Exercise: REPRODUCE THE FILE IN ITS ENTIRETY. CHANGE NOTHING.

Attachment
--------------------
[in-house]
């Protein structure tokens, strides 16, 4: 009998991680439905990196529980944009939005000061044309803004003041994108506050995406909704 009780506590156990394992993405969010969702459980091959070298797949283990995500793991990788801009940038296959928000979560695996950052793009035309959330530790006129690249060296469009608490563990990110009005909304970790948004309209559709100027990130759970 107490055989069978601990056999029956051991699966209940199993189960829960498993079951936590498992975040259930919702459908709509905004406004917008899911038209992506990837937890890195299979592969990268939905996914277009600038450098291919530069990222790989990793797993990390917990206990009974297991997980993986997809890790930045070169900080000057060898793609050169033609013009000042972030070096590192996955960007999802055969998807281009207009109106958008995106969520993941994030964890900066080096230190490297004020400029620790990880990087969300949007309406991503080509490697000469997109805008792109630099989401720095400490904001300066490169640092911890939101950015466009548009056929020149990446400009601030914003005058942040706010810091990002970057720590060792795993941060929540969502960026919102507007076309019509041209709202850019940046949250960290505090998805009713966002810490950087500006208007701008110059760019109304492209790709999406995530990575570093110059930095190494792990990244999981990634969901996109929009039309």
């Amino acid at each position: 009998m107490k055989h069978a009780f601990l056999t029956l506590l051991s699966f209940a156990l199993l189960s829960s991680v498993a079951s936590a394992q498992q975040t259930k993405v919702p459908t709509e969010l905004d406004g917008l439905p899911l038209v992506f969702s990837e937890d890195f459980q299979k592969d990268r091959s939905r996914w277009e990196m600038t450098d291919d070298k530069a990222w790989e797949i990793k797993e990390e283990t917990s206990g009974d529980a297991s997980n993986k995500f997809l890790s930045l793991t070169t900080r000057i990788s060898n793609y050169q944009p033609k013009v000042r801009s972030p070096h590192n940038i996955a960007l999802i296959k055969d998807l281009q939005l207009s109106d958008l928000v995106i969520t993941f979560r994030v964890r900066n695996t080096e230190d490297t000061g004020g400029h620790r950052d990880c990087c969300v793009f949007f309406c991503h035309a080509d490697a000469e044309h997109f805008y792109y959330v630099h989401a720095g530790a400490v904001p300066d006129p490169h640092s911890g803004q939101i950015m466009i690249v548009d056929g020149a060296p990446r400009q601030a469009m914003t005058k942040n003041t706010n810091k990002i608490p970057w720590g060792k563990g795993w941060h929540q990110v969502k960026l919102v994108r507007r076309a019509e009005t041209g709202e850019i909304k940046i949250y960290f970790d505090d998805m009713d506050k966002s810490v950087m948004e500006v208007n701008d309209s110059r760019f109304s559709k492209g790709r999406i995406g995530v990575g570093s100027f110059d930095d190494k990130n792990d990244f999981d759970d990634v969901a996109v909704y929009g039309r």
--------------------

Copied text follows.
[in-house]
């Protein structure tokens, strides 16, 4: 009998991680439905990196529980944009939005000061044309803004003041994108506050995406909704 009780506590156990394992993405969010969702459980091959070298797949283990995500793991990788801009940038296959928000979560695996950052793009035309959330530790006129690249060296469009608490563990990110009005909304970790948004309209559709100027990130759970 107490055989069978601990056999029956051991699966209940199993189960829960498993079951936590498992975040259930919702459908709509905004406004917008899911038209992506990837937890890195299979592969990268939905996914277009600038450098291919530069990222790989990793797993990390917990206990009974297991997980993986997809890790930045070169900080000057060898793609050169033609013009000042972030070096590192996955960007999802055969998807281009207009109106958008995106969520993941994030964890900066080096230190490297004020400029620790990880990087969300949007309406991503080509490697000469997109805008792109630099989401720095400490904001300066490169640092911890939101950015466009548009056929020149990446400009601030914003005058942040706010810091990002970057720590060792795993941060929540969502960026919102507007076309019509041209709202850019940046949250960290505090998805009713966002810490950087500006208007701008110059760019109304492209790709999406995530990575570093110059930095190494792990990244999981990634969901996109929009039309």
């Amino acid at each position: 009998m107490k055989h069978a009780f601990l056999t029956l506590l051991s699966f209940a156990l199993l189960s829960s991680v498993a079951s936590a394992q498992q975040t259930k993405v919702p459908t709509e969010l905004d406004g917008l439905p899911l038209v992506f969702s990837e937890d890195f459980q299979k592969d990268r091959s939905r996914w277009e990196m600038t450098d291919d070298k530069a990222w790989e797949i990793k797993e990390e283990t917990s206990g009974d529980a297991s997980n993986k995500f997809l890790s930045l793991t070169t900080r000057i990788s060898n793609y050169q944009p033609k013009v000042r801009s972030p070096h590192n940038i996955a960007l999802i296959k055969d998807l281009q939005l207009s109106d958008l928000v995106i969520t993941f979560r994030v964890r900066n695996t080096e230190d490297t000061g004020g400029h620790r950052d990880c990087c969300v793009f949007f309406c991503h035309a080509d490697a000469e044309h997109f805008y792109y959330v630099h989401a720095g530790a400490v904001p300066d006129p490169h640092s911890g803004q939101i950015m466009i690249v548009d056929g020149a060296p990446r400009q601030a469009m914003t005058k942040n003041t706010n810091k990002i608490p970057w720590g060792k563990g795993w941060h929540q990110v969502k960026l919102v994108r507007r076309a019509e009005t041209g709202e850019i909304k940046i949250y960290f970790d505090d998805m009713d506050k966002s810490v950087m948004e500006v208007n701008d309209s110059r760019f109304s559709k492209g790709r999406i995406g995530v990575g570093s100027f110059d930095d190494k990130n792990d990244f999981d759970d990634v969901a996109v909704y929009g039309r």